In the coming season at Castleton, Mrs. Maazel will teach five courses as part of the summer festival in addition to directing “Our Town” July 9 and 18. She recently finished her second semester as an instructor at Rutgers University in New Jersey, where she created and taught a class on acting in opera.
Dietlinde made her first stage performance at the age of 19, launching a decades’ long acting career in film and TV, including the 1980s miniseries, “Mussolini and I,” about the Italian dictator. It starred Anthony Hopkins.
“Oh my gosh, he was such a wonderful colleague,” she recalled of her interaction with the British Oscar winner. “He had no thoughts for Hollywood stardom — was such a modest great man. I remember I was 26 in the dressing room getting made up and he walked in and introduced himself to me as if I was the star. It was a tremendous experience.”
Dietlinde Maazel still acts, but is now “totally into teaching,” she said, as well handing administrative tasks at the festival. Since her husband died, the energy is different at Castleton, said the German-born actress and educator.
“He brought tremendous energy to the table, he was the decision maker together with me so I have to just step up and take the leadership – you kind of grow into a new role that’s been assigned to you,” she said. “I want this festival to be here, to stay and maybe add on a year-round academy as a resource for the community. We are building things that my husband dreamed already.”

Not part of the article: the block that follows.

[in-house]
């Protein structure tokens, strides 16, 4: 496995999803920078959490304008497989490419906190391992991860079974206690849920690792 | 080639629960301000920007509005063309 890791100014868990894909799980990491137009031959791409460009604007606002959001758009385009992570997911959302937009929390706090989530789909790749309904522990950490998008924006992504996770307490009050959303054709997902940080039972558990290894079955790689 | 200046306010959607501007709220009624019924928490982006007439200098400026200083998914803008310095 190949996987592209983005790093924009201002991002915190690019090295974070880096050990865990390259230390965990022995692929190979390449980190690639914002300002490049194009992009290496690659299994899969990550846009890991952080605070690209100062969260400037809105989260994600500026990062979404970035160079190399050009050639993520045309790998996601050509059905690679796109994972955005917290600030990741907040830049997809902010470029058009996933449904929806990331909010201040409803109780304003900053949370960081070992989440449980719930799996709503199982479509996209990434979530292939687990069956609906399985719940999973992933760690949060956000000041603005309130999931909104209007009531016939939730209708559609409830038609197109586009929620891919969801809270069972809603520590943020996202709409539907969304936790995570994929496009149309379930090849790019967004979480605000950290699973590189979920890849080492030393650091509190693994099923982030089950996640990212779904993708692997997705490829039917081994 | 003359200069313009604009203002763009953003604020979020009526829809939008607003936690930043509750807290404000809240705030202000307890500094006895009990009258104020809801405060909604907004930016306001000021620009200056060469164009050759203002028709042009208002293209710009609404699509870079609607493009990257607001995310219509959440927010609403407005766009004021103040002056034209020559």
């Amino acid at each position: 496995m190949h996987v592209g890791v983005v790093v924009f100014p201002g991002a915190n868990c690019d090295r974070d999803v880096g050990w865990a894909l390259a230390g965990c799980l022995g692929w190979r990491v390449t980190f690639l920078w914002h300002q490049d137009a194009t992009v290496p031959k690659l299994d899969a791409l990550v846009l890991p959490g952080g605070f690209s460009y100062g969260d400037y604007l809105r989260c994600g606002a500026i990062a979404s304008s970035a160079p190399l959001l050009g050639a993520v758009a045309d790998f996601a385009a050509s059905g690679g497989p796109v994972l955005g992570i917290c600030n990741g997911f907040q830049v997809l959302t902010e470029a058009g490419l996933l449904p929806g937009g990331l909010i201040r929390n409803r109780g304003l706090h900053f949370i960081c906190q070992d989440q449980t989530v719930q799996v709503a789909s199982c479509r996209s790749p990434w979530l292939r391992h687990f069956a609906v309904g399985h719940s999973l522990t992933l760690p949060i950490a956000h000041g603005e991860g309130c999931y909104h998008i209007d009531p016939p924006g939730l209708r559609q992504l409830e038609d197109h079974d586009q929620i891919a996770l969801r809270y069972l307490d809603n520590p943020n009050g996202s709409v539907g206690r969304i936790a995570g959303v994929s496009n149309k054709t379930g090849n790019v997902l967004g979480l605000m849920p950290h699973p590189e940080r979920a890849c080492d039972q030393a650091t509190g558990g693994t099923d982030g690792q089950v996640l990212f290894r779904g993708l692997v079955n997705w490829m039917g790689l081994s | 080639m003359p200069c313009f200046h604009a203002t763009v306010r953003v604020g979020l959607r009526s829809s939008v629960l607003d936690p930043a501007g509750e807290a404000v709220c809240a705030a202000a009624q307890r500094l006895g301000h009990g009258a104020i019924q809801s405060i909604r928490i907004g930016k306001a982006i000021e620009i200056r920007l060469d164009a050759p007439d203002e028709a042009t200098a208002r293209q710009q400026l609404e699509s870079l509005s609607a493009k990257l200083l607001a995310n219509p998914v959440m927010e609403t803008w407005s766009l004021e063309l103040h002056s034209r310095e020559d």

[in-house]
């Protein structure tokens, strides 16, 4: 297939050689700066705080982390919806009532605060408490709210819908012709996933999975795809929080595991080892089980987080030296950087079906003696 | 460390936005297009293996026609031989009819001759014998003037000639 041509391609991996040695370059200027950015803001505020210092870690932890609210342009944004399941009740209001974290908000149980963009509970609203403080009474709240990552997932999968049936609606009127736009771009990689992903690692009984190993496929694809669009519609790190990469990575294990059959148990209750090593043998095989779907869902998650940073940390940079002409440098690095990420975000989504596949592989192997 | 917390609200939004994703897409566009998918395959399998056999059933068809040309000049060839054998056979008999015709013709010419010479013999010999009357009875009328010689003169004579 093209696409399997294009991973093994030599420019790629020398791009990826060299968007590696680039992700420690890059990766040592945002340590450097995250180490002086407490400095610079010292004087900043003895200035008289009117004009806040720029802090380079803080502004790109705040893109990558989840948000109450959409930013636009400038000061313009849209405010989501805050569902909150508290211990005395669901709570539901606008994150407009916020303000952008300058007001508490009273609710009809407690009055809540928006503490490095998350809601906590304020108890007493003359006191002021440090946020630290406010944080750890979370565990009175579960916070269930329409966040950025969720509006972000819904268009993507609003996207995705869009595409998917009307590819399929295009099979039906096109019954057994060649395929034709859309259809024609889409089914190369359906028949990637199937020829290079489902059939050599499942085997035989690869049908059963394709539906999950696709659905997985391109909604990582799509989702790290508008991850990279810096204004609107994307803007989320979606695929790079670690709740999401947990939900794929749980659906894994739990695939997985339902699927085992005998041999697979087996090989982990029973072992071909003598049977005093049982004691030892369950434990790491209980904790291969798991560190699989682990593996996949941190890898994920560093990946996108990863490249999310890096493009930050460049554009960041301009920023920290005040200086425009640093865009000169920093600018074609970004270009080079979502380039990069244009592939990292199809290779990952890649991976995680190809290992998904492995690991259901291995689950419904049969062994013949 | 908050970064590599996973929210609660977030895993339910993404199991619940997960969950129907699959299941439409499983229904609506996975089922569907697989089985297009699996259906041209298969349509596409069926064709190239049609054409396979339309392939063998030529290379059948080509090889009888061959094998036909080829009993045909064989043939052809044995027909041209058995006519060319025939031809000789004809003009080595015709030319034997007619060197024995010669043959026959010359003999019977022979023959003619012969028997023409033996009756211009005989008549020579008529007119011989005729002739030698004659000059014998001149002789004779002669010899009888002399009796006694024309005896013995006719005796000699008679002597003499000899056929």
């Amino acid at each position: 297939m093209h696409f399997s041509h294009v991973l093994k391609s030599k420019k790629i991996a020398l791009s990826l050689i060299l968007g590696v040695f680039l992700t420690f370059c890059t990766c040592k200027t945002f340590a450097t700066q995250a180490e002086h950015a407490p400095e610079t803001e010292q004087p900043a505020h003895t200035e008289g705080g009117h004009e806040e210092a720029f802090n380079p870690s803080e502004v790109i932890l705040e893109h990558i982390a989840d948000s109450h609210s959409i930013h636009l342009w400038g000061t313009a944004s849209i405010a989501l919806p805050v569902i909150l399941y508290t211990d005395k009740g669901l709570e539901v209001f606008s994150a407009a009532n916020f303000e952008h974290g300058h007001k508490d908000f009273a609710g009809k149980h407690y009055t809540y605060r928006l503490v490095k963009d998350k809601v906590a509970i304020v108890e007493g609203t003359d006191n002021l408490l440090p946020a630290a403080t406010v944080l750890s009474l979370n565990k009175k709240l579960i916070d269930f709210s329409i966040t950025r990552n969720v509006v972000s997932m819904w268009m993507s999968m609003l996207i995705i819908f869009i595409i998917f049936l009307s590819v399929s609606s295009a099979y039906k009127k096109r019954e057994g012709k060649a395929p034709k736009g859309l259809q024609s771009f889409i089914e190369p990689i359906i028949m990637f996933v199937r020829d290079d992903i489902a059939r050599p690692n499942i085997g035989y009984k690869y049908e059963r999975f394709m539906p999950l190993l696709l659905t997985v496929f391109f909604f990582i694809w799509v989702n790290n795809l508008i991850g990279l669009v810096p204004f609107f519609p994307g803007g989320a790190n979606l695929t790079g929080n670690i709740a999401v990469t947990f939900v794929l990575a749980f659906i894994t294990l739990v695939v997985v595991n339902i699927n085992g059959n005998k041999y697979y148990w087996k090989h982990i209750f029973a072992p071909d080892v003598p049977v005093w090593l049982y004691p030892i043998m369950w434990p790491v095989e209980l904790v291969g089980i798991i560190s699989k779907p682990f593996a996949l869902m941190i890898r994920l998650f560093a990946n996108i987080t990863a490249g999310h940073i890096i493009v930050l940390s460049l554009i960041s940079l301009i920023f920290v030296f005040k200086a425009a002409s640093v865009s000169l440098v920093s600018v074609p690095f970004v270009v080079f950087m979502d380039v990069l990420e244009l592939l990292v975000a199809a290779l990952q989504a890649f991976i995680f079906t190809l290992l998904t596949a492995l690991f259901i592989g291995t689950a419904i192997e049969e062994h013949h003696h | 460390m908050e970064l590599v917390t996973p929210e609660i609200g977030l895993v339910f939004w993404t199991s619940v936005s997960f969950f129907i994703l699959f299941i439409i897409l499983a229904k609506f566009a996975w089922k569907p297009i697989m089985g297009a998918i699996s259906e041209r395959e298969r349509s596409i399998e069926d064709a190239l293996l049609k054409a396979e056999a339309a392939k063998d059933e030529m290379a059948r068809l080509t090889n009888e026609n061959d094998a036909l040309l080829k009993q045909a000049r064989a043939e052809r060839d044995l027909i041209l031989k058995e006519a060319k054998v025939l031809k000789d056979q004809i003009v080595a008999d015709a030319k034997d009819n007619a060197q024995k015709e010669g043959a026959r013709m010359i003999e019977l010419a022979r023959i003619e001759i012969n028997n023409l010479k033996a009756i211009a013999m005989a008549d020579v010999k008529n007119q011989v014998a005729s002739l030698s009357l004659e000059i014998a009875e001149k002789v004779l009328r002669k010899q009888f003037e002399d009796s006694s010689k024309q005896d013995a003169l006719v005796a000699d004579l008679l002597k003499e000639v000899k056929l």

Lifelong Castleton resident Christopher Parrish, Rappahannock County Supervisor for the tiny village, said he is a classical music fan who has enjoyed many of the festival’s offerings.
“It’s been a real luxury to have that quality of music in your own backyard,” said Parrish.
He said other longtime residents of the area, however, are not fans of the increased traffic the festival brings or the “humongous, bulbous” white tent that hosts summer programs, apparently blocking mountain vistas. That aside, the elected supervisor said the festival’s offerings are a delight in addition to the educational advantages.
“It’s a great thing for students worldwide to be able to get that kind of training,” said Parrish.